Hugo Chavez may be dead, but his vice president and current de facto leader of Venezuela, Nicholas Maduro, believes his deceased boss is still at work.
Right after Argentinian Jorge Mario Bergoglio was announced as the new pope, Maduro hosted a televised address stating that Chavez, "who is there in front of Christ ... must have influenced" from the sky so that a "South American pope could be chosen."
Maduro continued by saying that Chavez must have convened a constituent wherever he is and is trying to change the church and the world from the beyond. Someone's been having way too much fun with the Ouija board.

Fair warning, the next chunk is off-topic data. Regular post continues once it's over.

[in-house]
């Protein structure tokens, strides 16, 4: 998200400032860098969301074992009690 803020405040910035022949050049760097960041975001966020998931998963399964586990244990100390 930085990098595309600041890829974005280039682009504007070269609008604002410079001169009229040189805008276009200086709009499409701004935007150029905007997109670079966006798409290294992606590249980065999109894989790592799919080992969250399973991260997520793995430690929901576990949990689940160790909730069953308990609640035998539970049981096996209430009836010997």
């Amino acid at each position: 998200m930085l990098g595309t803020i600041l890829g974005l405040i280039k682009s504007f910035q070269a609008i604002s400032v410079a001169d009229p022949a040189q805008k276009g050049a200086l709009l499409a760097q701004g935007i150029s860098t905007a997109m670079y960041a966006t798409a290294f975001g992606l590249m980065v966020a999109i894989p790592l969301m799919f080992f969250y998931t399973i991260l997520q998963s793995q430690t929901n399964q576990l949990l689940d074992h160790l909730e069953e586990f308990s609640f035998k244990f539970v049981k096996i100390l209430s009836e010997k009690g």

This is not a new gimmick, I mean, strategy for Maduro — who is currently running for president against the opposition candidate Henrique Capriles Radonsky. Maduro, who lacks the charisma and larger-that-life image of the controversial Hugo Chavez, has been using the legacy of the dead dictator as his biggest weapon during his campaign. In fact, his campaign slogan is "Long Live Chavez, Forever."
"It is in his own interest to immortalize Chavez," Venezuelan reporter and economist Ana Julia Jatar told Heavy.com. "The more he is able to plug Chavez into his rhetoric the greater chance he has to win the election."
Jatar continued, "He is not offering a campaign of his own but rather the continuation of Chavez."
With Hugo Chavez running a highly autocratic government for 14 years, few other leaders of his "Bolivarian Revolution" have been able to break free from Chavez's shadow. Maduro's constant reference to his fallen leader is an indicator of Chavez's overpowering political image.